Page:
Friday, June 21, 2024

Wollondilly Mayor says dam wall plan robs community of voice

Wollondilly Mayor, Matt Gould says the NSW Government’s declaration of plans to raise the Warragamba Dam wall as a critical state significant infrastructure project removes the ability for planning approval decisions to be scrutinised by the community.

Mayor Gould said that the announcement by Premier Perrottet, which gives final approval to raise the dam wall to the NSW Planning Minister, meant the project’s planning approval decisions could not be scrutinised by the community in court under NSW Planning and Environmental law.

“Rather conveniently, this announcement comes two weeks after findings by the NSW Government’s legal auditors were publicly released, finding the dam project’s Environmental Impact Statement (EIS) had been improperly prepared by Water NSW and SMEC Engineering, with serious claims regarding conflicts of interests identified by the auditors,” the Mayor said.

“Everyone who has objectively looked at the issue can see how highly flawed the EIS process for the dam wall raising has been. There has been criticism from groups as diverse as the Upper House Committee on the Dam Raising, environmental, indigenous and flooding experts, and even a former Deputy Commissioner of the SES.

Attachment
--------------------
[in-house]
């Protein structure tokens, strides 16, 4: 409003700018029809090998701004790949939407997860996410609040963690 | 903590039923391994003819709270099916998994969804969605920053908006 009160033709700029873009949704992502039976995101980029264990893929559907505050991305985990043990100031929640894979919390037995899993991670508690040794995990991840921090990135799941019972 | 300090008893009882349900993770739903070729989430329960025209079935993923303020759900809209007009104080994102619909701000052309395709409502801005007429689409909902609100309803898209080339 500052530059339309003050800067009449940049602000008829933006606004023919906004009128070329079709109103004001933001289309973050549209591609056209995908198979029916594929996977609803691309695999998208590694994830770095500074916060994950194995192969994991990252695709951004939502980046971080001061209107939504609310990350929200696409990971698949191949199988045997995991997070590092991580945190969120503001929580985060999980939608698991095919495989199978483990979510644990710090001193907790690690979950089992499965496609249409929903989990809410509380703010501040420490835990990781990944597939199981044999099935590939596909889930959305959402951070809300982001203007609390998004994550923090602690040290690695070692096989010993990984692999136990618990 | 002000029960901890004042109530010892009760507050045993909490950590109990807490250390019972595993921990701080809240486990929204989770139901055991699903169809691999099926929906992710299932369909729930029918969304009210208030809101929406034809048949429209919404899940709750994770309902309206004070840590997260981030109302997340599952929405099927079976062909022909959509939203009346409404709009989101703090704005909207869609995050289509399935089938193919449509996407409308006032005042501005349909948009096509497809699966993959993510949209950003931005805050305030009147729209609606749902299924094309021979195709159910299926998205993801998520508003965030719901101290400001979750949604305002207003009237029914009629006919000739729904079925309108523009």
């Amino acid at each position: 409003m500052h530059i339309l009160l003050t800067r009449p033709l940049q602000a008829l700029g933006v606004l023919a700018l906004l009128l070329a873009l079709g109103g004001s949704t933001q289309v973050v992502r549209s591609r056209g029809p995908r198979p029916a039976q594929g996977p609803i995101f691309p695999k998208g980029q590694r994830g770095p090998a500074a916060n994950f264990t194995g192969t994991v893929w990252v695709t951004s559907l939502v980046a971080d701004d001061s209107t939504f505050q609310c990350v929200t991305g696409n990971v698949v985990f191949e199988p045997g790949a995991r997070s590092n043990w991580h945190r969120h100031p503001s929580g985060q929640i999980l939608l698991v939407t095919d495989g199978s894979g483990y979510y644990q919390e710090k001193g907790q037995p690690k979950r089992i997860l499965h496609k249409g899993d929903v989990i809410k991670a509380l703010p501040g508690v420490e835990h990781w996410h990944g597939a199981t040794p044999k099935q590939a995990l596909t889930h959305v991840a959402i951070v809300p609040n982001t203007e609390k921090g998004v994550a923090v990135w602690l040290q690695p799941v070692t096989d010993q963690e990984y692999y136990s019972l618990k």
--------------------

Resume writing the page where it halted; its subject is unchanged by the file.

“Instead of worrying about how to best shield itself from valid scrutiny of its flawed EIS process, the state government should focus on more immediate ways to manage the flood risk on the Hawkesbury-Nepean and drop the water level in Warragamba Dam before any predicted heavy rainfall events.”

The Mayor says dropping the water level and offsetting it with greater use of the desalination plant was an option that had not been properly considered and one which had been advocated for by a variety of experts.

“This would allow the government to redirect the billions of dollars that would be spent on raising the dam wall into flood evacuation routes and road infrastructure which is desperately needed for at-risk communities across Greater Western Sydney, and which would also improve transport links on a day to day basis,” said Mayor Gould.

“The government’s own modelling shows that raising Warragamba Dam cannot, and will not, remove the risk of catastrophic flooding of the Hawkesbury-Nepean, with over 50% of flood waters coming from the Upper Nepean and sources other than Warragamba Dam.

“This is one of the wettest years ever recorded, and I’m disappointed that the Premier is politicising the threat of flooding as a tool to push for an outcome that will enable further development on the flood plains of Western Sydney.”

Ecologists involved in the plan to raise the dam wall say their input detailing the threat to endangered species in the region was either watered down or ignored, a NSW upper house inquiry into the plans heard in November last year.

At the time, a former primary assessor for biodiversity surveys and analysis for the EIS, resigned from her role citing concern her accreditation as an ecologist could be at risk if she had signed off on the draft report as proposed.

The Wollondilly Mayor’s comments follow Blue Mountains Mayor, Mark Greenhill’s criticism of the Premier’s announcement yesterday.

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